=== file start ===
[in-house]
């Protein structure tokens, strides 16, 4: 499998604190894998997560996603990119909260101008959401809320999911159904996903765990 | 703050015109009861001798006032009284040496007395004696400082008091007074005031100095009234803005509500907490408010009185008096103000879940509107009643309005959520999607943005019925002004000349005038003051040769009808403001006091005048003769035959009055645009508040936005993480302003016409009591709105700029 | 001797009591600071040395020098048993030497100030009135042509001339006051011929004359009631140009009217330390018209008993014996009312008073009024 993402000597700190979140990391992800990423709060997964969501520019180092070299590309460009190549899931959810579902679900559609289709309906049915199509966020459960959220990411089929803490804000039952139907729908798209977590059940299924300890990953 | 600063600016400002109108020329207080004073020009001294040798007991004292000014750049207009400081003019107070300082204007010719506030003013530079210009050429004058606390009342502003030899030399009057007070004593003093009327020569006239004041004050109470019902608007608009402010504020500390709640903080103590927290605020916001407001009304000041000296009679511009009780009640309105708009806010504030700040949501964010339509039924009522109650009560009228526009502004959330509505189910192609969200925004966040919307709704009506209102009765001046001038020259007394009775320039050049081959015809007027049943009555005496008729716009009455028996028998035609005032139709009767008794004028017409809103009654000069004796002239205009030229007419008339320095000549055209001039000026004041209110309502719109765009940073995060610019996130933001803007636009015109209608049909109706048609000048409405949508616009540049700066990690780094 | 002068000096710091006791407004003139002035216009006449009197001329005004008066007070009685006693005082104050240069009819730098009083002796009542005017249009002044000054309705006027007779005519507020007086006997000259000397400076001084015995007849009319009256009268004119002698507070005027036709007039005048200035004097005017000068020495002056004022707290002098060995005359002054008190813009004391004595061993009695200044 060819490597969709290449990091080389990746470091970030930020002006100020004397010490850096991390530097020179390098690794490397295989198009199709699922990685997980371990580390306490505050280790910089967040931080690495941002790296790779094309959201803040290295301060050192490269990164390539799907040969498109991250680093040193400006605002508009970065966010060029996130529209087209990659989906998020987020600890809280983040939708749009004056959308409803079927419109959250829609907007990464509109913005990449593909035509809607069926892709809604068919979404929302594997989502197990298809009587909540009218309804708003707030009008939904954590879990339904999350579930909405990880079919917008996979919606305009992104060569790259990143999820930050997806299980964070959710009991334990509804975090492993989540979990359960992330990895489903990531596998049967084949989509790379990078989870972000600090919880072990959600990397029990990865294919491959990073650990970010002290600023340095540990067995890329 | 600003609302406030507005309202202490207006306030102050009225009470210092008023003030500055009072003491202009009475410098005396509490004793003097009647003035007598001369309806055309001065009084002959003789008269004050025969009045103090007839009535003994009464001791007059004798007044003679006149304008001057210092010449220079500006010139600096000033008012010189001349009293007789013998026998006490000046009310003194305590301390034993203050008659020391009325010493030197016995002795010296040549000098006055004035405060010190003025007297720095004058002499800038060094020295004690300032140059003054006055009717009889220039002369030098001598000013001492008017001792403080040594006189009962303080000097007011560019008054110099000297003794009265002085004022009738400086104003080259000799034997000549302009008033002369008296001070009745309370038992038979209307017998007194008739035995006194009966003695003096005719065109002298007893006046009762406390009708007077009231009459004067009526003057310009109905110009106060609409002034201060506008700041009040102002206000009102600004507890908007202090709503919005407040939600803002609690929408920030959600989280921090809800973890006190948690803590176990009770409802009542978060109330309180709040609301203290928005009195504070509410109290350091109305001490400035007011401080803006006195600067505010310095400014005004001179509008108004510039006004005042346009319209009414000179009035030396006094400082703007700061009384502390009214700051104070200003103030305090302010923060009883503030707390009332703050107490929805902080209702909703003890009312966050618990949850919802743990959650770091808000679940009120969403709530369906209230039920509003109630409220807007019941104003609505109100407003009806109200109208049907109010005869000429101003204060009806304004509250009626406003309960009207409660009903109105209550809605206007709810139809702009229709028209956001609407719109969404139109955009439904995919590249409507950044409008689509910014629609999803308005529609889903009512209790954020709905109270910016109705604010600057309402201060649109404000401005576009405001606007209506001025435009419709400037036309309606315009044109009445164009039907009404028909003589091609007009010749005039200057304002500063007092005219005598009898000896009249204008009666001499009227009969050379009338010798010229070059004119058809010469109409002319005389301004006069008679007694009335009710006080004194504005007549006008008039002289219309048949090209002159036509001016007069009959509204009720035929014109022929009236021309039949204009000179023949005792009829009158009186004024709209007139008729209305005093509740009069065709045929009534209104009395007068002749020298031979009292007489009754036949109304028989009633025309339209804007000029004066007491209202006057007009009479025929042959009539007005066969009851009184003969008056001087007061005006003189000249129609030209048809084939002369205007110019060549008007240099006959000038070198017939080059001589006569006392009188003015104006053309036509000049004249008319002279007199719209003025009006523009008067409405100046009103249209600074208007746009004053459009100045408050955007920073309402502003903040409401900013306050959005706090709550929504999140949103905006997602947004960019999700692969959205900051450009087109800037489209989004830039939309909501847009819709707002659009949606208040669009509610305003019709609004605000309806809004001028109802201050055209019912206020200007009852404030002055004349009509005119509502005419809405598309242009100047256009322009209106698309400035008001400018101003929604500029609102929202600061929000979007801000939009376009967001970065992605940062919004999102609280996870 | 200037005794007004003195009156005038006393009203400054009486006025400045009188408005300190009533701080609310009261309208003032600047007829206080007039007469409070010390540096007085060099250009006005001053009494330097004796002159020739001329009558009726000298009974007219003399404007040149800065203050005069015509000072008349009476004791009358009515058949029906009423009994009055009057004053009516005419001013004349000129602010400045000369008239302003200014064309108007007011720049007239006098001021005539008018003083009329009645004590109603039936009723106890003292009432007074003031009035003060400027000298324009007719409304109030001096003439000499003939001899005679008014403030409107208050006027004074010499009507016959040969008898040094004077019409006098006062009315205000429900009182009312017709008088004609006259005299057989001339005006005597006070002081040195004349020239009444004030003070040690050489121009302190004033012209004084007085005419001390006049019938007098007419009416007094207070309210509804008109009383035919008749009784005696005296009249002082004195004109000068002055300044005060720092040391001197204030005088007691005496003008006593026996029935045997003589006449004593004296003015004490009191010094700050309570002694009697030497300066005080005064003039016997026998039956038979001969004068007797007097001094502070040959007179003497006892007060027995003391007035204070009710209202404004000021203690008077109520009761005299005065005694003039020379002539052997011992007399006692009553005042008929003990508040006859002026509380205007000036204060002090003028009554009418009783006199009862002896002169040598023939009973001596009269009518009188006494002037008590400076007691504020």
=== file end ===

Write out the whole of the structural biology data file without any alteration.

[in-house]
């Protein structure tokens, strides 16, 4: 499998604190894998997560996603990119909260101008959401809320999911159904996903765990 | 703050015109009861001798006032009284040496007395004696400082008091007074005031100095009234803005509500907490408010009185008096103000879940509107009643309005959520999607943005019925002004000349005038003051040769009808403001006091005048003769035959009055645009508040936005993480302003016409009591709105700029 | 001797009591600071040395020098048993030497100030009135042509001339006051011929004359009631140009009217330390018209008993014996009312008073009024 993402000597700190979140990391992800990423709060997964969501520019180092070299590309460009190549899931959810579902679900559609289709309906049915199509966020459960959220990411089929803490804000039952139907729908798209977590059940299924300890990953 | 600063600016400002109108020329207080004073020009001294040798007991004292000014750049207009400081003019107070300082204007010719506030003013530079210009050429004058606390009342502003030899030399009057007070004593003093009327020569006239004041004050109470019902608007608009402010504020500390709640903080103590927290605020916001407001009304000041000296009679511009009780009640309105708009806010504030700040949501964010339509039924009522109650009560009228526009502004959330509505189910192609969200925004966040919307709704009506209102009765001046001038020259007394009775320039050049081959015809007027049943009555005496008729716009009455028996028998035609005032139709009767008794004028017409809103009654000069004796002239205009030229007419008339320095000549055209001039000026004041209110309502719109765009940073995060610019996130933001803007636009015109209608049909109706048609000048409405949508616009540049700066990690780094 | 002068000096710091006791407004003139002035216009006449009197001329005004008066007070009685006693005082104050240069009819730098009083002796009542005017249009002044000054309705006027007779005519507020007086006997000259000397400076001084015995007849009319009256009268004119002698507070005027036709007039005048200035004097005017000068020495002056004022707290002098060995005359002054008190813009004391004595061993009695200044 060819490597969709290449990091080389990746470091970030930020002006100020004397010490850096991390530097020179390098690794490397295989198009199709699922990685997980371990580390306490505050280790910089967040931080690495941002790296790779094309959201803040290295301060050192490269990164390539799907040969498109991250680093040193400006605002508009970065966010060029996130529209087209990659989906998020987020600890809280983040939708749009004056959308409803079927419109959250829609907007990464509109913005990449593909035509809607069926892709809604068919979404929302594997989502197990298809009587909540009218309804708003707030009008939904954590879990339904999350579930909405990880079919917008996979919606305009992104060569790259990143999820930050997806299980964070959710009991334990509804975090492993989540979990359960992330990895489903990531596998049967084949989509790379990078989870972000600090919880072990959600990397029990990865294919491959990073650990970010002290600023340095540990067995890329 | 600003609302406030507005309202202490207006306030102050009225009470210092008023003030500055009072003491202009009475410098005396509490004793003097009647003035007598001369309806055309001065009084002959003789008269004050025969009045103090007839009535003994009464001791007059004798007044003679006149304008001057210092010449220079500006010139600096000033008012010189001349009293007789013998026998006490000046009310003194305590301390034993203050008659020391009325010493030197016995002795010296040549000098006055004035405060010190003025007297720095004058002499800038060094020295004690300032140059003054006055009717009889220039002369030098001598000013001492008017001792403080040594006189009962303080000097007011560019008054110099000297003794009265002085004022009738400086104003080259000799034997000549302009008033002369008296001070009745309370038992038979209307017998007194008739035995006194009966003695003096005719065109002298007893006046009762406390009708007077009231009459004067009526003057310009109905110009106060609409002034201060506008700041009040102002206000009102600004507890908007202090709503919005407040939600803002609690929408920030959600989280921090809800973890006190948690803590176990009770409802009542978060109330309180709040609301203290928005009195504070509410109290350091109305001490400035007011401080803006006195600067505010310095400014005004001179509008108004510039006004005042346009319209009414000179009035030396006094400082703007700061009384502390009214700051104070200003103030305090302010923060009883503030707390009332703050107490929805902080209702909703003890009312966050618990949850919802743990959650770091808000679940009120969403709530369906209230039920509003109630409220807007019941104003609505109100407003009806109200109208049907109010005869000429101003204060009806304004509250009626406003309960009207409660009903109105209550809605206007709810139809702009229709028209956001609407719109969404139109955009439904995919590249409507950044409008689509910014629609999803308005529609889903009512209790954020709905109270910016109705604010600057309402201060649109404000401005576009405001606007209506001025435009419709400037036309309606315009044109009445164009039907009404028909003589091609007009010749005039200057304002500063007092005219005598009898000896009249204008009666001499009227009969050379009338010798010229070059004119058809010469109409002319005389301004006069008679007694009335009710006080004194504005007549006008008039002289219309048949090209002159036509001016007069009959509204009720035929014109022929009236021309039949204009000179023949005792009829009158009186004024709209007139008729209305005093509740009069065709045929009534209104009395007068002749020298031979009292007489009754036949109304028989009633025309339209804007000029004066007491209202006057007009009479025929042959009539007005066969009851009184003969008056001087007061005006003189000249129609030209048809084939002369205007110019060549008007240099006959000038070198017939080059001589006569006392009188003015104006053309036509000049004249008319002279007199719209003025009006523009008067409405100046009103249209600074208007746009004053459009100045408050955007920073309402502003903040409401900013306050959005706090709550929504999140949103905006997602947004960019999700692969959205900051450009087109800037489209989004830039939309909501847009819709707002659009949606208040669009509610305003019709609004605000309806809004001028109802201050055209019912206020200007009852404030002055004349009509005119509502005419809405598309242009100047256009322009209106698309400035008001400018101003929604500029609102929202600061929000979007801000939009376009967001970065992605940062919004999102609280996870 | 200037005794007004003195009156005038006393009203400054009486006025400045009188408005300190009533701080609310009261309208003032600047007829206080007039007469409070010390540096007085060099250009006005001053009494330097004796002159020739001329009558009726000298009974007219003399404007040149800065203050005069015509000072008349009476004791009358009515058949029906009423009994009055009057004053009516005419001013004349000129602010400045000369008239302003200014064309108007007011720049007239006098001021005539008018003083009329009645004590109603039936009723106890003292009432007074003031009035003060400027000298324009007719409304109030001096003439000499003939001899005679008014403030409107208050006027004074010499009507016959040969008898040094004077019409006098006062009315205000429900009182009312017709008088004609006259005299057989001339005006005597006070002081040195004349020239009444004030003070040690050489121009302190004033012209004084007085005419001390006049019938007098007419009416007094207070309210509804008109009383035919008749009784005696005296009249002082004195004109000068002055300044005060720092040391001197204030005088007691005496003008006593026996029935045997003589006449004593004296003015004490009191010094700050309570002694009697030497300066005080005064003039016997026998039956038979001969004068007797007097001094502070040959007179003497006892007060027995003391007035204070009710209202404004000021203690008077109520009761005299005065005694003039020379002539052997011992007399006692009553005042008929003990508040006859002026509380205007000036204060002090003028009554009418009783006199009862002896002169040598023939009973001596009269009518009188006494002037008590400076007691504020």